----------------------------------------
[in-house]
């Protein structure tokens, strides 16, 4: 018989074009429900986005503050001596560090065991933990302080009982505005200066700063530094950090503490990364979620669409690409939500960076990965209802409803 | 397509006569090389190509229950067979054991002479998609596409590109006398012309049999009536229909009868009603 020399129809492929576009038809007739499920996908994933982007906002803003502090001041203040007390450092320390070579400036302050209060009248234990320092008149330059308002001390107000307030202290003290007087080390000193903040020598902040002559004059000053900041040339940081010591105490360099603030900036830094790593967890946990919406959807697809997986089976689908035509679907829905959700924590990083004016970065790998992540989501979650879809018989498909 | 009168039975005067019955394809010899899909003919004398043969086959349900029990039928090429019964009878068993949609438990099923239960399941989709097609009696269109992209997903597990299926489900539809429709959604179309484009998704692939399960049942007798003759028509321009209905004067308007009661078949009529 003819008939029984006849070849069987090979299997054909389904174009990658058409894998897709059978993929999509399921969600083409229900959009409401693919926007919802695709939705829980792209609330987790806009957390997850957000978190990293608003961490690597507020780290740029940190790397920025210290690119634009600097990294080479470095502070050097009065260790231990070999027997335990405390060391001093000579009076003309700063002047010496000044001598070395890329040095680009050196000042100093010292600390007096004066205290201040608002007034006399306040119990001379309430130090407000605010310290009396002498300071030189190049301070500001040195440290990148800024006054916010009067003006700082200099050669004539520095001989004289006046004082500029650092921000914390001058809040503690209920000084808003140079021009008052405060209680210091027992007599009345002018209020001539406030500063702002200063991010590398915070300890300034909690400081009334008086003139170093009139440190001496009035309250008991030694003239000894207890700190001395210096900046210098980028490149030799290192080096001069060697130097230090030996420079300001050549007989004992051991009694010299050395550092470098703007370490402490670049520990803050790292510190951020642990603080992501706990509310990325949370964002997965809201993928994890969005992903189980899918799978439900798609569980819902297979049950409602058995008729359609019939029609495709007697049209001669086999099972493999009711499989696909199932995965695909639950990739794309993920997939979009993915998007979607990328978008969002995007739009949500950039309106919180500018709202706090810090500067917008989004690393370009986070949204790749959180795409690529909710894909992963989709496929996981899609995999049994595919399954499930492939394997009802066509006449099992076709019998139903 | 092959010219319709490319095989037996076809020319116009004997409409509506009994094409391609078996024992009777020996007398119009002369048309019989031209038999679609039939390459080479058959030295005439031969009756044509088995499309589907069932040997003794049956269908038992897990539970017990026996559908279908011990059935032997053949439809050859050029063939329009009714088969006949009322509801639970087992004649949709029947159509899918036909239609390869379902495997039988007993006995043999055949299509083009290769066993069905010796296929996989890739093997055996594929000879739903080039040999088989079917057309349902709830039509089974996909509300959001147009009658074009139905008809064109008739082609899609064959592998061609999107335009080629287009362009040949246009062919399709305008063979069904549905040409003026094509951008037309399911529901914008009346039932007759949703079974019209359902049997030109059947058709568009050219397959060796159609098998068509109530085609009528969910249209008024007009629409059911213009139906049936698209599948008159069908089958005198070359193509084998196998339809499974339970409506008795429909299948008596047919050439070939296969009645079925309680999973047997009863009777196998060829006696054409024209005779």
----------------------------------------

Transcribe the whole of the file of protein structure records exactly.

[in-house]
């Protein structure tokens, strides 16, 4: 018989074009429900986005503050001596560090065991933990302080009982505005200066700063530094950090503490990364979620669409690409939500960076990965209802409803 | 397509006569090389190509229950067979054991002479998609596409590109006398012309049999009536229909009868009603 020399129809492929576009038809007739499920996908994933982007906002803003502090001041203040007390450092320390070579400036302050209060009248234990320092008149330059308002001390107000307030202290003290007087080390000193903040020598902040002559004059000053900041040339940081010591105490360099603030900036830094790593967890946990919406959807697809997986089976689908035509679907829905959700924590990083004016970065790998992540989501979650879809018989498909 | 009168039975005067019955394809010899899909003919004398043969086959349900029990039928090429019964009878068993949609438990099923239960399941989709097609009696269109992209997903597990299926489900539809429709959604179309484009998704692939399960049942007798003759028509321009209905004067308007009661078949009529 003819008939029984006849070849069987090979299997054909389904174009990658058409894998897709059978993929999509399921969600083409229900959009409401693919926007919802695709939705829980792209609330987790806009957390997850957000978190990293608003961490690597507020780290740029940190790397920025210290690119634009600097990294080479470095502070050097009065260790231990070999027997335990405390060391001093000579009076003309700063002047010496000044001598070395890329040095680009050196000042100093010292600390007096004066205290201040608002007034006399306040119990001379309430130090407000605010310290009396002498300071030189190049301070500001040195440290990148800024006054916010009067003006700082200099050669004539520095001989004289006046004082500029650092921000914390001058809040503690209920000084808003140079021009008052405060209680210091027992007599009345002018209020001539406030500063702002200063991010590398915070300890300034909690400081009334008086003139170093009139440190001496009035309250008991030694003239000894207890700190001395210096900046210098980028490149030799290192080096001069060697130097230090030996420079300001050549007989004992051991009694010299050395550092470098703007370490402490670049520990803050790292510190951020642990603080992501706990509310990325949370964002997965809201993928994890969005992903189980899918799978439900798609569980819902297979049950409602058995008729359609019939029609495709007697049209001669086999099972493999009711499989696909199932995965695909639950990739794309993920997939979009993915998007979607990328978008969002995007739009949500950039309106919180500018709202706090810090500067917008989004690393370009986070949204790749959180795409690529909710894909992963989709496929996981899609995999049994595919399954499930492939394997009802066509006449099992076709019998139903 | 092959010219319709490319095989037996076809020319116009004997409409509506009994094409391609078996024992009777020996007398119009002369048309019989031209038999679609039939390459080479058959030295005439031969009756044509088995499309589907069932040997003794049956269908038992897990539970017990026996559908279908011990059935032997053949439809050859050029063939329009009714088969006949009322509801639970087992004649949709029947159509899918036909239609390869379902495997039988007993006995043999055949299509083009290769066993069905010796296929996989890739093997055996594929000879739903080039040999088989079917057309349902709830039509089974996909509300959001147009009658074009139905008809064109008739082609899609064959592998061609999107335009080629287009362009040949246009062919399709305008063979069904549905040409003026094509951008037309399911529901914008009346039932007759949703079974019209359902049997030109059947058709568009050219397959060796159609098998068509109530085609009528969910249209008024007009629409059911213009139906049936698209599948008159069908089958005198070359193509084998196998339809499974339970409506008795429909299948008596047919050439070939296969009645079925309680999973047997009863009777196998060829006696054409024209005779």